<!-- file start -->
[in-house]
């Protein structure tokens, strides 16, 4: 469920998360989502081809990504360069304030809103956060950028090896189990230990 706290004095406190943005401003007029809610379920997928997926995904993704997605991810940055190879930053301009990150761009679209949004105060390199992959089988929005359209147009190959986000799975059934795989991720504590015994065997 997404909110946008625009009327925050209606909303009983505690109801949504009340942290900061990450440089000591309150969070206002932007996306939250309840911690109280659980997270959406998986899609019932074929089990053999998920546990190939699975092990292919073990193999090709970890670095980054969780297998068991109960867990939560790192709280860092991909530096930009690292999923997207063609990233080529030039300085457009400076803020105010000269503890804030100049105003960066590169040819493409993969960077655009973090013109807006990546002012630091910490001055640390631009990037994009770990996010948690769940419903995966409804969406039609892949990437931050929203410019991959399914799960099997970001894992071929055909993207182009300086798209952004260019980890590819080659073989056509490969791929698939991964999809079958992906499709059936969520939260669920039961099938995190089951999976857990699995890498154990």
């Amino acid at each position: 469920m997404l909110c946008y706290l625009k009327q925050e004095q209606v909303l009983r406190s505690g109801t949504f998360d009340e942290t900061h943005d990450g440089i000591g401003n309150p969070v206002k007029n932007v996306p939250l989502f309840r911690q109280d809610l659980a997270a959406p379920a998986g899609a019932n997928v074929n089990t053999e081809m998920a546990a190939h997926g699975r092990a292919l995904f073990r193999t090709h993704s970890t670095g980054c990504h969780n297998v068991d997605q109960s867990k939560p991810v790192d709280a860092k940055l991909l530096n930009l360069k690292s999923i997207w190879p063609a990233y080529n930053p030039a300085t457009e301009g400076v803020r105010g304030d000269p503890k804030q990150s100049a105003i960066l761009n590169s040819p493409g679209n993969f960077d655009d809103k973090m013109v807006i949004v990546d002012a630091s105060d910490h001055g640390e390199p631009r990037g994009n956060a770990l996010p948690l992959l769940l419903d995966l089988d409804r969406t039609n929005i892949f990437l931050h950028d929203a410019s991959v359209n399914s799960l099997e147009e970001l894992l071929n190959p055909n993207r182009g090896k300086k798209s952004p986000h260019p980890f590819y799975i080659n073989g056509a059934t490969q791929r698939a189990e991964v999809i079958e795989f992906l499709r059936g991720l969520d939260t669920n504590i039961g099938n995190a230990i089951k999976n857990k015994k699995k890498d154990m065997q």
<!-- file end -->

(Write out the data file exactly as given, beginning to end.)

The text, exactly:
[in-house]
């Protein structure tokens, strides 16, 4: 469920998360989502081809990504360069304030809103956060950028090896189990230990 706290004095406190943005401003007029809610379920997928997926995904993704997605991810940055190879930053301009990150761009679209949004105060390199992959089988929005359209147009190959986000799975059934795989991720504590015994065997 997404909110946008625009009327925050209606909303009983505690109801949504009340942290900061990450440089000591309150969070206002932007996306939250309840911690109280659980997270959406998986899609019932074929089990053999998920546990190939699975092990292919073990193999090709970890670095980054969780297998068991109960867990939560790192709280860092991909530096930009690292999923997207063609990233080529030039300085457009400076803020105010000269503890804030100049105003960066590169040819493409993969960077655009973090013109807006990546002012630091910490001055640390631009990037994009770990996010948690769940419903995966409804969406039609892949990437931050929203410019991959399914799960099997970001894992071929055909993207182009300086798209952004260019980890590819080659073989056509490969791929698939991964999809079958992906499709059936969520939260669920039961099938995190089951999976857990699995890498154990």
């Amino acid at each position: 469920m997404l909110c946008y706290l625009k009327q925050e004095q209606v909303l009983r406190s505690g109801t949504f998360d009340e942290t900061h943005d990450g440089i000591g401003n309150p969070v206002k007029n932007v996306p939250l989502f309840r911690q109280d809610l659980a997270a959406p379920a998986g899609a019932n997928v074929n089990t053999e081809m998920a546990a190939h997926g699975r092990a292919l995904f073990r193999t090709h993704s970890t670095g980054c990504h969780n297998v068991d997605q109960s867990k939560p991810v790192d709280a860092k940055l991909l530096n930009l360069k690292s999923i997207w190879p063609a990233y080529n930053p030039a300085t457009e301009g400076v803020r105010g304030d000269p503890k804030q990150s100049a105003i960066l761009n590169s040819p493409g679209n993969f960077d655009d809103k973090m013109v807006i949004v990546d002012a630091s105060d910490h001055g640390e390199p631009r990037g994009n956060a770990l996010p948690l992959l769940l419903d995966l089988d409804r969406t039609n929005i892949f990437l931050h950028d929203a410019s991959v359209n399914s799960l099997e147009e970001l894992l071929n190959p055909n993207r182009g090896k300086k798209s952004p986000h260019p980890f590819y799975i080659n073989g056509a059934t490969q791929r698939a189990e991964v999809i079958e795989f992906l499709r059936g991720l969520d939260t669920n504590i039961g099938n995190a230990i089951k999976n857990k015994k699995k890498d154990m065997q």